With elections for new 'super lawmaker' elections looming in September, pan-democrats are jockeying for position in what could either be an opportunity for co-operation or rivalry in getting nominations.
Lawmaker Frederick Fung Kin-kee called yesterday for co-operation, but rivalry may be more likely.
The five new lawmakers - in the Legislative Council's district councils constituency - will be chosen by more than three million voters. Each candidate must be an elected district councillor and needs to be nominated by 15 other elected - as opposed to appointed - district councillors.
The huge mandate is expected to give the seats special clout and the various pan-democratic parties may contest all five - even though some potential candidates say voting history gives the pan-democrats a realistic chance of winning only three. The five district council functional constituency seats are part of 2010 reforms that added 10 seats to Legco.
The moderate Association for Democracy and People's Livelihood (ADPL) yesterday signalled an interest in fielding Fung at its party meeting in June. The ADPL has 15 district councillors, including Fung.
The Democratic Party - expected to field two candidates - also has enough district councillors to nominate them. They control a large proportion of the 83 pan-democratic district councillors. But the two other parties that intend to field candidates - the Civic Party and the Neighbourhood and Workers Service Centre - must seek nominations from other pan-democratic groups. They may end up competing for support from the NeoDemocrats, who have eight nominations to dole out.
Fung said yesterday that he wanted the whole pan-democratic camp to sit down and discuss supporting three candidates, to maximise the chances of winning three seats, but had received little response.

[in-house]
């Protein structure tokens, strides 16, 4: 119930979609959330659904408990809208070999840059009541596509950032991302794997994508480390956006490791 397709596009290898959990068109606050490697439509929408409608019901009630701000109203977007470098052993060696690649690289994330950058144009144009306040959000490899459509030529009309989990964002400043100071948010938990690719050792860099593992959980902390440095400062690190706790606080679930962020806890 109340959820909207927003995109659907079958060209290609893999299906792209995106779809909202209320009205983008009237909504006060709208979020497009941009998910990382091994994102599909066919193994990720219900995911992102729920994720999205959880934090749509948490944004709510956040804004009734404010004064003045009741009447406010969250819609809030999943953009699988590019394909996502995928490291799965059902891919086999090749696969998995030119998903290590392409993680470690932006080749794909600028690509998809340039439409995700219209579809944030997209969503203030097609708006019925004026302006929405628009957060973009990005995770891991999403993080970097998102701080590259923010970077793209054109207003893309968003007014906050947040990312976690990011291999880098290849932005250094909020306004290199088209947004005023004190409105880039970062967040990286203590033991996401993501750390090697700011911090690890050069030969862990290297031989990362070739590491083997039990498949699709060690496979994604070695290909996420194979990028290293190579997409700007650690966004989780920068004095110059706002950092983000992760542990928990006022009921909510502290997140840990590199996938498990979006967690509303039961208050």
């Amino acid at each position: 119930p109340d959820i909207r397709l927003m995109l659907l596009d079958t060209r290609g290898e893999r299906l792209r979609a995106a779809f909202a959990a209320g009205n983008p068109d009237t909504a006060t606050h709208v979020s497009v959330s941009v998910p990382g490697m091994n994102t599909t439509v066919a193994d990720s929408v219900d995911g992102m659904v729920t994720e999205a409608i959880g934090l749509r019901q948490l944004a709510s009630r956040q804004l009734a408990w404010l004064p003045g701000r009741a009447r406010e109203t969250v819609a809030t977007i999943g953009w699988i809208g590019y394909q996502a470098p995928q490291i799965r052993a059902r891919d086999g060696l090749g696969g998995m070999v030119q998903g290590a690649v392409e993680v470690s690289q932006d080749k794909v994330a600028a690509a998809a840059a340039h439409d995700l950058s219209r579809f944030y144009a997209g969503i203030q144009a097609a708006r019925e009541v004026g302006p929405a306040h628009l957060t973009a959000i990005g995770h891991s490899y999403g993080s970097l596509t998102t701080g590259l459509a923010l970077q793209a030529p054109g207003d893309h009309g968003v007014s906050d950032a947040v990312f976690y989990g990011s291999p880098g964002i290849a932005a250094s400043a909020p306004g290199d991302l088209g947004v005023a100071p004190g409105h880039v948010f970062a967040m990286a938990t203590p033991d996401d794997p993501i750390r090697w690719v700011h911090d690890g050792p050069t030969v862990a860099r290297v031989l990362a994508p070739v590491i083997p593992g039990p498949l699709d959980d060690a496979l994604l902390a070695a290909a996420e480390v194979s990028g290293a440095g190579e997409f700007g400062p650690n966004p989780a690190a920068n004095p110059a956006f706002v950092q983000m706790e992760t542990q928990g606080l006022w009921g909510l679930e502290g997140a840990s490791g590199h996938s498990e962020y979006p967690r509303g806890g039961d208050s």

'If each party acts according to its own decision and its own interests, the ADPL will have to make decisions just for ourselves, too,' Fung said.
Wong Yun-tat, a Kwai Tsing district councillor with the Neighbourhood and Workers Service Centre, is interested in running and foresees a competition with the Civic Party to win nominations from the NeoDemocrats, since his own group controls only five nominations.
'I understand the Civic Party also wants to field its own candidate and [there is only enough NeoDemocrat support for] one of us to enter the race,' Wong said. 'I will strive for their support.'
Southern district councillor Paul Zimmerman is among the potential candidates from the Civic Party, which has seven district councillors.
Gary Fan Kwok-wai, of the NeoDemocrats, said the group, which would not field its own candidate, had been approached by more than one party for their eight nominations.
'We are discussing with the parties and are doing the evaluation,' said Fan, a Sai Kung district councillor. 'We are considering how to maximise the value of our eight tickets for the greatest good for democratisation.'